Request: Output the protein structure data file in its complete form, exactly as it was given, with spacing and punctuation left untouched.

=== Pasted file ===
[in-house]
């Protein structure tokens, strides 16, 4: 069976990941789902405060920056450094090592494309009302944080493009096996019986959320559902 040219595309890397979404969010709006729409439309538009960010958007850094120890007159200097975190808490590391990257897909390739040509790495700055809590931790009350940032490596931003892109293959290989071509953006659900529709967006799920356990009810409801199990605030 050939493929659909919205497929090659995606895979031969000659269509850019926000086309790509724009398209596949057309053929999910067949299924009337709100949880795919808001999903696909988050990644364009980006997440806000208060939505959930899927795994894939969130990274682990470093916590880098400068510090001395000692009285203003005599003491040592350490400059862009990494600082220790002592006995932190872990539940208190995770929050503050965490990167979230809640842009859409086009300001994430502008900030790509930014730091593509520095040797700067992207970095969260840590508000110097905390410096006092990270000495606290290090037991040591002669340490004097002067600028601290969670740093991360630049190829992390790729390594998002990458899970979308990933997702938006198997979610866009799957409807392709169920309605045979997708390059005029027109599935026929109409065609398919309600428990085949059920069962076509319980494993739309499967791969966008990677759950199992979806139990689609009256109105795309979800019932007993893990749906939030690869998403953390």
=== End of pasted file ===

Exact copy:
[in-house]
């Protein structure tokens, strides 16, 4: 069976990941789902405060920056450094090592494309009302944080493009096996019986959320559902 040219595309890397979404969010709006729409439309538009960010958007850094120890007159200097975190808490590391990257897909390739040509790495700055809590931790009350940032490596931003892109293959290989071509953006659900529709967006799920356990009810409801199990605030 050939493929659909919205497929090659995606895979031969000659269509850019926000086309790509724009398209596949057309053929999910067949299924009337709100949880795919808001999903696909988050990644364009980006997440806000208060939505959930899927795994894939969130990274682990470093916590880098400068510090001395000692009285203003005599003491040592350490400059862009990494600082220790002592006995932190872990539940208190995770929050503050965490990167979230809640842009859409086009300001994430502008900030790509930014730091593509520095040797700067992207970095969260840590508000110097905390410096006092990270000495606290290090037991040591002669340490004097002067600028601290969670740093991360630049190829992390790729390594998002990458899970979308990933997702938006198997979610866009799957409807392709169920309605045979997708390059005029027109599935026929109409065609398919309600428990085949059920069962076509319980494993739309499967791969966008990677759950199992979806139990689609009256109105795309979800019932007993893990749906939030690869998403953390």